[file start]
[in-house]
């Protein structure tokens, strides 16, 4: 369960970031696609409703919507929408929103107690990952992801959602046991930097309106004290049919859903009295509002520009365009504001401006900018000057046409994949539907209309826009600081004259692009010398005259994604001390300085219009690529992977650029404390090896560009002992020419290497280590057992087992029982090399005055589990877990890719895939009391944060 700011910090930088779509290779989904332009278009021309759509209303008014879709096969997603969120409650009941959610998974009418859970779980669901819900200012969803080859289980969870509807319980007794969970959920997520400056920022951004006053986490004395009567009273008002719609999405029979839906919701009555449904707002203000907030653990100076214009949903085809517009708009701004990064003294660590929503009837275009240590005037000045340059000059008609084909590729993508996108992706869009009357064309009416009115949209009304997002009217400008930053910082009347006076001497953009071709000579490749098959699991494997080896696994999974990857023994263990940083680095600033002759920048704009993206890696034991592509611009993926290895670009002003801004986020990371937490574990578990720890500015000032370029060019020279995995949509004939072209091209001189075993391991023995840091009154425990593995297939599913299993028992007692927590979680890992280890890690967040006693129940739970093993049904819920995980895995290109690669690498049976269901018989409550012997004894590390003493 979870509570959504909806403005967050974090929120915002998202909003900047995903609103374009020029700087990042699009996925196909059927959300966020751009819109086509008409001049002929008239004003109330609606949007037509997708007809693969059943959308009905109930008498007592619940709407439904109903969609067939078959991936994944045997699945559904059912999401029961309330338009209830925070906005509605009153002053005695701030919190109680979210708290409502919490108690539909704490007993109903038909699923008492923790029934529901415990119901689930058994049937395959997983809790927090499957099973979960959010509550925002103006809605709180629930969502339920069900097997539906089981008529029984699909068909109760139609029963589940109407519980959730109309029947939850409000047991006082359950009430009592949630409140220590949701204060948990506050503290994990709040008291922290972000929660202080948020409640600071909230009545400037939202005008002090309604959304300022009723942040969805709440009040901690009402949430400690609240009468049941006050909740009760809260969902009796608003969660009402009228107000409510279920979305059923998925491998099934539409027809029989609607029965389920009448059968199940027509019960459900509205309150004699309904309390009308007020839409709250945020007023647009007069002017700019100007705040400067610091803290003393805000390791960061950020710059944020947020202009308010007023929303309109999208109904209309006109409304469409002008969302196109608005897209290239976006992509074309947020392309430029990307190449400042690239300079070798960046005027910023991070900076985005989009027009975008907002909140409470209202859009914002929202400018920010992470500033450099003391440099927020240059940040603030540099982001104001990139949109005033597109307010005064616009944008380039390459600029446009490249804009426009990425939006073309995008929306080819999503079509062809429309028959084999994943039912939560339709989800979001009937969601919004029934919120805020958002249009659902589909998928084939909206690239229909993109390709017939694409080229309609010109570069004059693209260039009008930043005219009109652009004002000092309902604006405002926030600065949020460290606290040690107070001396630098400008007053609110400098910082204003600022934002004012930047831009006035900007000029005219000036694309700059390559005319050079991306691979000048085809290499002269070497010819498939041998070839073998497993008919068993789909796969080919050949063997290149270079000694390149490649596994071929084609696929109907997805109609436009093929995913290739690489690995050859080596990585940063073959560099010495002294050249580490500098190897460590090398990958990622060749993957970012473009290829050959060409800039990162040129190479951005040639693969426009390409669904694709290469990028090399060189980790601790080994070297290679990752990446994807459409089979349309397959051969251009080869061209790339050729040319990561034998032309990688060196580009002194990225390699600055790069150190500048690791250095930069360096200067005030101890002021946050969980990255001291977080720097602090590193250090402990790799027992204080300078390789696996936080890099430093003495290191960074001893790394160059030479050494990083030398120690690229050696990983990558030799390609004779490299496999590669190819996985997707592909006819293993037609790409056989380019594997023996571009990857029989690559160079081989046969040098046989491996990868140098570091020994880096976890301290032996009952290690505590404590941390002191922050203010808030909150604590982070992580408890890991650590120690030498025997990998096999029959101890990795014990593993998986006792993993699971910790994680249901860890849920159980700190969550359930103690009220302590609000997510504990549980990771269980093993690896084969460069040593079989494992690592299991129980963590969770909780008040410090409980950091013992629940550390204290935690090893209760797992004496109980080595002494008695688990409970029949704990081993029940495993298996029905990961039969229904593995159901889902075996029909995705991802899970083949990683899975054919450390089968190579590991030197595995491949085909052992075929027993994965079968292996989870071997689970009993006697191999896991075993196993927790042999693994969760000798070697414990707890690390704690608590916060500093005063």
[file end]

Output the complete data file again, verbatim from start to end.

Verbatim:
[in-house]
């Protein structure tokens, strides 16, 4: 369960970031696609409703919507929408929103107690990952992801959602046991930097309106004290049919859903009295509002520009365009504001401006900018000057046409994949539907209309826009600081004259692009010398005259994604001390300085219009690529992977650029404390090896560009002992020419290497280590057992087992029982090399005055589990877990890719895939009391944060 700011910090930088779509290779989904332009278009021309759509209303008014879709096969997603969120409650009941959610998974009418859970779980669901819900200012969803080859289980969870509807319980007794969970959920997520400056920022951004006053986490004395009567009273008002719609999405029979839906919701009555449904707002203000907030653990100076214009949903085809517009708009701004990064003294660590929503009837275009240590005037000045340059000059008609084909590729993508996108992706869009009357064309009416009115949209009304997002009217400008930053910082009347006076001497953009071709000579490749098959699991494997080896696994999974990857023994263990940083680095600033002759920048704009993206890696034991592509611009993926290895670009002003801004986020990371937490574990578990720890500015000032370029060019020279995995949509004939072209091209001189075993391991023995840091009154425990593995297939599913299993028992007692927590979680890992280890890690967040006693129940739970093993049904819920995980895995290109690669690498049976269901018989409550012997004894590390003493 979870509570959504909806403005967050974090929120915002998202909003900047995903609103374009020029700087990042699009996925196909059927959300966020751009819109086509008409001049002929008239004003109330609606949007037509997708007809693969059943959308009905109930008498007592619940709407439904109903969609067939078959991936994944045997699945559904059912999401029961309330338009209830925070906005509605009153002053005695701030919190109680979210708290409502919490108690539909704490007993109903038909699923008492923790029934529901415990119901689930058994049937395959997983809790927090499957099973979960959010509550925002103006809605709180629930969502339920069900097997539906089981008529029984699909068909109760139609029963589940109407519980959730109309029947939850409000047991006082359950009430009592949630409140220590949701204060948990506050503290994990709040008291922290972000929660202080948020409640600071909230009545400037939202005008002090309604959304300022009723942040969805709440009040901690009402949430400690609240009468049941006050909740009760809260969902009796608003969660009402009228107000409510279920979305059923998925491998099934539409027809029989609607029965389920009448059968199940027509019960459900509205309150004699309904309390009308007020839409709250945020007023647009007069002017700019100007705040400067610091803290003393805000390791960061950020710059944020947020202009308010007023929303309109999208109904209309006109409304469409002008969302196109608005897209290239976006992509074309947020392309430029990307190449400042690239300079070798960046005027910023991070900076985005989009027009975008907002909140409470209202859009914002929202400018920010992470500033450099003391440099927020240059940040603030540099982001104001990139949109005033597109307010005064616009944008380039390459600029446009490249804009426009990425939006073309995008929306080819999503079509062809429309028959084999994943039912939560339709989800979001009937969601919004029934919120805020958002249009659902589909998928084939909206690239229909993109390709017939694409080229309609010109570069004059693209260039009008930043005219009109652009004002000092309902604006405002926030600065949020460290606290040690107070001396630098400008007053609110400098910082204003600022934002004012930047831009006035900007000029005219000036694309700059390559005319050079991306691979000048085809290499002269070497010819498939041998070839073998497993008919068993789909796969080919050949063997290149270079000694390149490649596994071929084609696929109907997805109609436009093929995913290739690489690995050859080596990585940063073959560099010495002294050249580490500098190897460590090398990958990622060749993957970012473009290829050959060409800039990162040129190479951005040639693969426009390409669904694709290469990028090399060189980790601790080994070297290679990752990446994807459409089979349309397959051969251009080869061209790339050729040319990561034998032309990688060196580009002194990225390699600055790069150190500048690791250095930069360096200067005030101890002021946050969980990255001291977080720097602090590193250090402990790799027992204080300078390789696996936080890099430093003495290191960074001893790394160059030479050494990083030398120690690229050696990983990558030799390609004779490299496999590669190819996985997707592909006819293993037609790409056989380019594997023996571009990857029989690559160079081989046969040098046989491996990868140098570091020994880096976890301290032996009952290690505590404590941390002191922050203010808030909150604590982070992580408890890991650590120690030498025997990998096999029959101890990795014990593993998986006792993993699971910790994680249901860890849920159980700190969550359930103690009220302590609000997510504990549980990771269980093993690896084969460069040593079989494992690592299991129980963590969770909780008040410090409980950091013992629940550390204290935690090893209760797992004496109980080595002494008695688990409970029949704990081993029940495993298996029905990961039969229904593995159901889902075996029909995705991802899970083949990683899975054919450390089968190579590991030197595995491949085909052992075929027993994965079968292996989870071997689970009993006697191999896991075993196993927790042999693994969760000798070697414990707890690390704690608590916060500093005063």